Format

Send to

Choose Destination
See comment in PubMed Commons below
Genes Brain Behav. 2014 Jan;13(1):38-51. doi: 10.1111/gbb.12049. Epub 2013 Jun 11.

Progress in understanding mood disorders: optogenetic dissection of neural circuits.

Author information

1
Nancy Pritzker Laboratory, Department of Psychiatry and Behavioral Sciences, Stanford University School of Medicine, Stanford, CA, USA.

Abstract

Major depression is characterized by a cluster of symptoms that includes hopelessness, low mood, feelings of worthlessness and inability to experience pleasure. The lifetime prevalence of major depression approaches 20%, yet current treatments are often inadequate both because of associated side effects and because they are ineffective for many people. In basic research, animal models are often used to study depression. Typically, experimental animals are exposed to acute or chronic stress to generate a variety of depression-like symptoms. Despite its clinical importance, very little is known about the cellular and neural circuits that mediate these symptoms. Recent advances in circuit-targeted approaches have provided new opportunities to study the neuropathology of mood disorders such as depression and anxiety. We review recent progress and highlight some studies that have begun tracing a functional neuronal circuit diagram that may prove essential in establishing novel treatment strategies in mood disorders. First, we shed light on the complexity of mesocorticolimbic dopamine (DA) responses to stress by discussing two recent studies reporting that optogenetic activation of midbrain DA neurons can induce or reverse depression-related behaviors. Second, we describe the role of the lateral habenula circuitry in the pathophysiology of depression. Finally, we discuss how the prefrontal cortex controls limbic and neuromodulatory circuits in mood disorders.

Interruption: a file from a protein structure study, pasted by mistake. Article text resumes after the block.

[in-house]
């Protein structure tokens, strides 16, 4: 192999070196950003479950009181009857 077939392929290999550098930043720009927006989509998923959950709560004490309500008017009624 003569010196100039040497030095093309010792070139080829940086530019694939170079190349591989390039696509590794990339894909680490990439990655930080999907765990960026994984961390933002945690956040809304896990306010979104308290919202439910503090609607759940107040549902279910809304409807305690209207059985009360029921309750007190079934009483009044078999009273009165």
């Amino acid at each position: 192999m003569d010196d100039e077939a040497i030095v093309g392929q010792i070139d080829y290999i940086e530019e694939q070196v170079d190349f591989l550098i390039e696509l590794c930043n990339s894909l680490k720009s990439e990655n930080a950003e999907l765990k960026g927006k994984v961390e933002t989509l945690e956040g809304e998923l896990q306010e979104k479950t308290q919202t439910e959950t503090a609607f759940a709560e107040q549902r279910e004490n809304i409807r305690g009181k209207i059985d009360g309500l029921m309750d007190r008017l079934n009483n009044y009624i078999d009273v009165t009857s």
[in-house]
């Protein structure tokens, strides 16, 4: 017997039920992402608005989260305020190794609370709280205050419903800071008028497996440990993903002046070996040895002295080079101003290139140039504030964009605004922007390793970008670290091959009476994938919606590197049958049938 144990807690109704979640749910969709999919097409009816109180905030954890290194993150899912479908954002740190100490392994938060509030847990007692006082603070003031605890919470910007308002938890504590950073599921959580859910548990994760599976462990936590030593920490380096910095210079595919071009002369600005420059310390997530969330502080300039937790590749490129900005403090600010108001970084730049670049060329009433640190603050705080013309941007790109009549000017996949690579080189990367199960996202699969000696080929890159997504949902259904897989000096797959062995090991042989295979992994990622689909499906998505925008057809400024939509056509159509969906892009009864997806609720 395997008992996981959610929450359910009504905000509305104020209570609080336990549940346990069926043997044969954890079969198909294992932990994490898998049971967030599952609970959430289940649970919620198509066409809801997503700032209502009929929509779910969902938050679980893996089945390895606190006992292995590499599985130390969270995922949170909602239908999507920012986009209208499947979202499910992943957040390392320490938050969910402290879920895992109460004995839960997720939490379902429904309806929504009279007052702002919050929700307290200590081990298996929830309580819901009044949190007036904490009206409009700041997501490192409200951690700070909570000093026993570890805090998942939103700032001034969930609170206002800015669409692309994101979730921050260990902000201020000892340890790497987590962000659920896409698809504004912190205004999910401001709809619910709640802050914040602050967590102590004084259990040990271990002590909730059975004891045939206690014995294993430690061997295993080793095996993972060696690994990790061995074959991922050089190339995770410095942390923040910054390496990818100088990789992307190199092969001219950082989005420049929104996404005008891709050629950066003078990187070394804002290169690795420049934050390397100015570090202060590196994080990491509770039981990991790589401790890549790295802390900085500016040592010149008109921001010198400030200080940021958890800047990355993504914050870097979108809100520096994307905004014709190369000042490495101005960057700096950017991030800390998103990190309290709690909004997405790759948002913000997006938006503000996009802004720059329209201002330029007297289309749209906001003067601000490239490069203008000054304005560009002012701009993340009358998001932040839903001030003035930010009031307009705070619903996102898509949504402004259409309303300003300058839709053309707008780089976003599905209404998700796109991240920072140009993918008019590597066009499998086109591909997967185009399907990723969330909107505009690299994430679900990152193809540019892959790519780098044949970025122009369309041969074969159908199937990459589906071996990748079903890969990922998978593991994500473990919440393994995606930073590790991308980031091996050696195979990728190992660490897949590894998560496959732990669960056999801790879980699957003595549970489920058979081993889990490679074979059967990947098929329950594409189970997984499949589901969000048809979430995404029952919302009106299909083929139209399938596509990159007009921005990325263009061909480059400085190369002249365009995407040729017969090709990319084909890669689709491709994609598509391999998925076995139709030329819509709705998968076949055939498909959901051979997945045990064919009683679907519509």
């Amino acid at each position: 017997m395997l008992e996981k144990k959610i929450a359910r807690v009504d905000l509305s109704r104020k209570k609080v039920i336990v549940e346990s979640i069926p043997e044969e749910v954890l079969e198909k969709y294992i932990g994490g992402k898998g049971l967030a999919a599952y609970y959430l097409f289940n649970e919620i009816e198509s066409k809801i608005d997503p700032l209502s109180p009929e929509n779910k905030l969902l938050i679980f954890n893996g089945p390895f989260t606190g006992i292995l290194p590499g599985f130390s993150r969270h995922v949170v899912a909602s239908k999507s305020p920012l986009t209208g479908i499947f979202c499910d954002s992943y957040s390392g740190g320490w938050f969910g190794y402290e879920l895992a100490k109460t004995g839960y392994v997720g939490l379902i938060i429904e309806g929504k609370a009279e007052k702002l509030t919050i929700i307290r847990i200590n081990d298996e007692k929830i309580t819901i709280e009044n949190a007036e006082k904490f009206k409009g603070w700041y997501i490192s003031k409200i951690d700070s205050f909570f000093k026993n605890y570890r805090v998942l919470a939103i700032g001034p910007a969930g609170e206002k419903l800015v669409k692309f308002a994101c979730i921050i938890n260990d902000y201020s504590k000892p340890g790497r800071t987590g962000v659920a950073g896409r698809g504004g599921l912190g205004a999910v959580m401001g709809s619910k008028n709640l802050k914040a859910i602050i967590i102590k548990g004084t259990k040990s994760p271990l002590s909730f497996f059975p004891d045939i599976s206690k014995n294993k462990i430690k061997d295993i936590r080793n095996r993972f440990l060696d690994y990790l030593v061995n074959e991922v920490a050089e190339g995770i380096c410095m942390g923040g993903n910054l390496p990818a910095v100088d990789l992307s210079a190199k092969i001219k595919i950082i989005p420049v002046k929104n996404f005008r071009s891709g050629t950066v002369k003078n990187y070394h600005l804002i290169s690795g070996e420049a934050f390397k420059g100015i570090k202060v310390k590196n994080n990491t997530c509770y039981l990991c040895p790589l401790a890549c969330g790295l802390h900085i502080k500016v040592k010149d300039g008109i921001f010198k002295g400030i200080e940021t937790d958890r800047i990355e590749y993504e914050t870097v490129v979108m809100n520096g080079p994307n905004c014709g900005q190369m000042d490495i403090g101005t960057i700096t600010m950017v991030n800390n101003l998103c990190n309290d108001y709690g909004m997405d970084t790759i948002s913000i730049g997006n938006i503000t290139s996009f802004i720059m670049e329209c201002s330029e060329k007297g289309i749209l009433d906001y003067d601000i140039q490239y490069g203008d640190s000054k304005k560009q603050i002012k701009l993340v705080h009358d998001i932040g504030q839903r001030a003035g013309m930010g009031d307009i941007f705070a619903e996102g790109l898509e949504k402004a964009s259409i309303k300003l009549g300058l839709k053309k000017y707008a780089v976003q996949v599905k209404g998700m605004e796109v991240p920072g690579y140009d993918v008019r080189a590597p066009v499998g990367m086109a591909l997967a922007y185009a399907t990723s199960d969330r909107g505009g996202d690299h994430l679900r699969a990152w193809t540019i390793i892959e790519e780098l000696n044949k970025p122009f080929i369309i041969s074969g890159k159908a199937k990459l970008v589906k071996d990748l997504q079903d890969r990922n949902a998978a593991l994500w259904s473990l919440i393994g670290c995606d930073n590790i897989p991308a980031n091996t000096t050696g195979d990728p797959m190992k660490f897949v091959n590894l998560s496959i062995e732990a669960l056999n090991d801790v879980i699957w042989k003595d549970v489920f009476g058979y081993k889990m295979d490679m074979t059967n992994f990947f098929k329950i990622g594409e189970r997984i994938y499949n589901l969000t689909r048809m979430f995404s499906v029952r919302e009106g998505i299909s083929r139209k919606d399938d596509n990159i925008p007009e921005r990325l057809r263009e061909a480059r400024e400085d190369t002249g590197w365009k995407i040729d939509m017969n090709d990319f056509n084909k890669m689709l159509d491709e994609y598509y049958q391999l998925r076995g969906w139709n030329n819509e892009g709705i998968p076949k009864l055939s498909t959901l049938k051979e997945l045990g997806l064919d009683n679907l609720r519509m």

KEYWORDS:

Animal models; behavior; depression; dopamine; mesolimbic; mood disorders; neural circuits; optogenetics; prefrontal cortex; psychiatry

PMID:
23682971
DOI:
10.1111/gbb.12049
[Indexed for MEDLINE]
Free full text
PubMed Commons home

PubMed Commons

0 comments
How to join PubMed Commons

    Supplemental Content

    Full text links

    Icon for Wiley
    Loading ...
    Support Center